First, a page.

Wednesday, October 24, 2012

[COMMAND LINE] Display structure of directory hierarchy

Let's say you're working on the terminal and want to display current's directory hierarchy in a tree structure, like this:

$ .kde/share/apps/krita/


I found the command below on the web and its author even provided it as a shell script to use it easily.

ls -R | grep ":$" | sed -e 's/:$//' -e 's/[^-][^\/]*\//--/g' -e 's/^/   /' -e 's/-/|/'

Install system wide

Open a terminal window and run:

dst="/usr/local/bin/" && sudo wget -O $dst && sudo chmod +x $dst

Install for current user

This will install the script for your user only and assumes you have a bin directory on your home directory and it has been added to $PATH. Open a terminal window and run:

dst="$HOME/bin/" && wget -O $dst && chmod +x $dst


Unix Tree / Linux Tree - Display Structure of Directory Hierarchy


  1. Why not just using the `tree` command? It does the same and has plenty of more options.

  2. Up until now the script has all the functionality I need. Besides tree is not pre-installed and since I have a place for scripts outside the operating system partition, it'll be available if I choose to format.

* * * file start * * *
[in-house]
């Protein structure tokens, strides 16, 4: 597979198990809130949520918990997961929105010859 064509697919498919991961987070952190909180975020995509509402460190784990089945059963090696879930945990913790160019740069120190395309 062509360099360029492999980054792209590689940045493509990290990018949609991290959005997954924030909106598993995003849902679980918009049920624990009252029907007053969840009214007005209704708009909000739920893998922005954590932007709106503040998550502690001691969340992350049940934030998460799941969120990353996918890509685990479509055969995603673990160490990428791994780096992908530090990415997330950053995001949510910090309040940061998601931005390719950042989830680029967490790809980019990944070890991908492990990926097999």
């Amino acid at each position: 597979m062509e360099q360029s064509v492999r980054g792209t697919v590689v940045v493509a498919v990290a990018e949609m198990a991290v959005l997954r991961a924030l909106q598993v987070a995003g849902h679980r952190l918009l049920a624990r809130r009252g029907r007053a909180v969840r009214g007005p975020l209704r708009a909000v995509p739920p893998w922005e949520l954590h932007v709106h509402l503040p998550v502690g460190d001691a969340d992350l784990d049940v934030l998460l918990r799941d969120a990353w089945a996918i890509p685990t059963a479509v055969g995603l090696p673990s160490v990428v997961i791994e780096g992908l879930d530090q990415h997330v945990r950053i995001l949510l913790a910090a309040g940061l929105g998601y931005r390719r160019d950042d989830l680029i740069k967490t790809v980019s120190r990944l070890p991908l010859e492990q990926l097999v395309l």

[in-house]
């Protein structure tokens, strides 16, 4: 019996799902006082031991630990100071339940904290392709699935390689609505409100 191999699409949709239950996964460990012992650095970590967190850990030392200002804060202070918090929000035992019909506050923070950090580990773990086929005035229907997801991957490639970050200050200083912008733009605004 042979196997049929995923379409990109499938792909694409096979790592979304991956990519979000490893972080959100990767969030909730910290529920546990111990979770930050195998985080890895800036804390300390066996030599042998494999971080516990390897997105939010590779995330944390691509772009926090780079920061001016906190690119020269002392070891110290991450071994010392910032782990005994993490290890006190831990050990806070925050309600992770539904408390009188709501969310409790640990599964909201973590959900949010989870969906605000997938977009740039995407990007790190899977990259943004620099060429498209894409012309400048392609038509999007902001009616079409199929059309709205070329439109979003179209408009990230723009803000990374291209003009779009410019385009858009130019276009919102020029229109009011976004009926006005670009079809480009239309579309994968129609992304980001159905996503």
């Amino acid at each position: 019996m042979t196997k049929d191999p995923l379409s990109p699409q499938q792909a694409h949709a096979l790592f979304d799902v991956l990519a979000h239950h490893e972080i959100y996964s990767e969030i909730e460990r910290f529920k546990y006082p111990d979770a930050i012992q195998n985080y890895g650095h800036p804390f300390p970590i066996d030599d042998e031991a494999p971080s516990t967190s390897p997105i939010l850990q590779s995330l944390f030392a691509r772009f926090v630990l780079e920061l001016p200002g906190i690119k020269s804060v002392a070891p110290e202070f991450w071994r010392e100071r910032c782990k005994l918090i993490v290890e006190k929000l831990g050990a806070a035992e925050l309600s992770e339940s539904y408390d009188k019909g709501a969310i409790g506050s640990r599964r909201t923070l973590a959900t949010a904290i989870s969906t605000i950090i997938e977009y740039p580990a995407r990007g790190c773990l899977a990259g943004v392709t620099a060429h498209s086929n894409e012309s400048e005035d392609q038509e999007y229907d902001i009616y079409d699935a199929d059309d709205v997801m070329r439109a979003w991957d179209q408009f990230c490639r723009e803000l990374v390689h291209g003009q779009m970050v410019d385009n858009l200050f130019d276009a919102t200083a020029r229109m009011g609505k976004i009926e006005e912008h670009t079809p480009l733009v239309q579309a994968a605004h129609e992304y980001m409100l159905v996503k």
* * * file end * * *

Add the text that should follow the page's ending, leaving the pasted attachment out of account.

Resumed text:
But still, tree is a option to take in consideration. Thank you.

  3. "sudo wget http:// [...]" is an extremely bad idea. You don't just download something from obscured URLs as root, make it executeable and put it into /usr/local/bin/. It's a recipe for disaster. This kind of carelessness will compromize your system sooner or later. Users who are inclined to do this shouldn't have sudo access at all.

    1. Thank you for your concern, but the script provided here just runs the command quote on the main text of the article. And anyone who distrust this can check the contents of the file manually.